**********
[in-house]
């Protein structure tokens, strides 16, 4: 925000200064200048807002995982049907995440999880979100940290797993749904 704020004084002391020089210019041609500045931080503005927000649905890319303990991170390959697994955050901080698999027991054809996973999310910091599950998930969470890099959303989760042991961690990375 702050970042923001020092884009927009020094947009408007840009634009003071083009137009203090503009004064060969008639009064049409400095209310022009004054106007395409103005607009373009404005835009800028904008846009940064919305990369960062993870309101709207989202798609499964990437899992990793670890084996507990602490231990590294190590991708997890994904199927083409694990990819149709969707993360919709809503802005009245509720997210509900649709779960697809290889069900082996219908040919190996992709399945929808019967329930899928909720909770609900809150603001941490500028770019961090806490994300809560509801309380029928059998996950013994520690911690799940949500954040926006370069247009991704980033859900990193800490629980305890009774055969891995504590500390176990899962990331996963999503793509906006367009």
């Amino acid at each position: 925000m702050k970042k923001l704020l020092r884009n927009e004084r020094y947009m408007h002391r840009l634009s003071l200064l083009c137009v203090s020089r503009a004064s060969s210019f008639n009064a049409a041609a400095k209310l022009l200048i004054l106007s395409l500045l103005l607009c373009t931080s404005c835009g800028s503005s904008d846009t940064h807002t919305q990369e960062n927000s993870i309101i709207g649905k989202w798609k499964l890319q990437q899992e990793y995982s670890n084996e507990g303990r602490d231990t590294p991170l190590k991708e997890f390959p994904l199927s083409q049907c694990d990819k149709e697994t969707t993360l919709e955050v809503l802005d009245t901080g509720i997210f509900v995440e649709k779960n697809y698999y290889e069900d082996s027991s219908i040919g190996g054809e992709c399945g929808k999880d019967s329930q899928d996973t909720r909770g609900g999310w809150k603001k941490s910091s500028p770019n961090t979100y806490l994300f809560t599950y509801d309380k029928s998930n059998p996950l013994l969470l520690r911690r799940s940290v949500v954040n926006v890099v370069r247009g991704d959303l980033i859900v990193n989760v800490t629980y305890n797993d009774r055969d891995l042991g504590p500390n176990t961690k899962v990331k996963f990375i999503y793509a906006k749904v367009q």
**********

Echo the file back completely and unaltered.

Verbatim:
[in-house]
């Protein structure tokens, strides 16, 4: 925000200064200048807002995982049907995440999880979100940290797993749904 704020004084002391020089210019041609500045931080503005927000649905890319303990991170390959697994955050901080698999027991054809996973999310910091599950998930969470890099959303989760042991961690990375 702050970042923001020092884009927009020094947009408007840009634009003071083009137009203090503009004064060969008639009064049409400095209310022009004054106007395409103005607009373009404005835009800028904008846009940064919305990369960062993870309101709207989202798609499964990437899992990793670890084996507990602490231990590294190590991708997890994904199927083409694990990819149709969707993360919709809503802005009245509720997210509900649709779960697809290889069900082996219908040919190996992709399945929808019967329930899928909720909770609900809150603001941490500028770019961090806490994300809560509801309380029928059998996950013994520690911690799940949500954040926006370069247009991704980033859900990193800490629980305890009774055969891995504590500390176990899962990331996963999503793509906006367009």
């Amino acid at each position: 925000m702050k970042k923001l704020l020092r884009n927009e004084r020094y947009m408007h002391r840009l634009s003071l200064l083009c137009v203090s020089r503009a004064s060969s210019f008639n009064a049409a041609a400095k209310l022009l200048i004054l106007s395409l500045l103005l607009c373009t931080s404005c835009g800028s503005s904008d846009t940064h807002t919305q990369e960062n927000s993870i309101i709207g649905k989202w798609k499964l890319q990437q899992e990793y995982s670890n084996e507990g303990r602490d231990t590294p991170l190590k991708e997890f390959p994904l199927s083409q049907c694990d990819k149709e697994t969707t993360l919709e955050v809503l802005d009245t901080g509720i997210f509900v995440e649709k779960n697809y698999y290889e069900d082996s027991s219908i040919g190996g054809e992709c399945g929808k999880d019967s329930q899928d996973t909720r909770g609900g999310w809150k603001k941490s910091s500028p770019n961090t979100y806490l994300f809560t599950y509801d309380k029928s998930n059998p996950l013994l969470l520690r911690r799940s940290v949500v954040n926006v890099v370069r247009g991704d959303l980033i859900v990193n989760v800490t629980y305890n797993d009774r055969d891995l042991g504590p500390n176990t961690k899962v990331k996963f990375i999503y793509a906006k749904v367009q």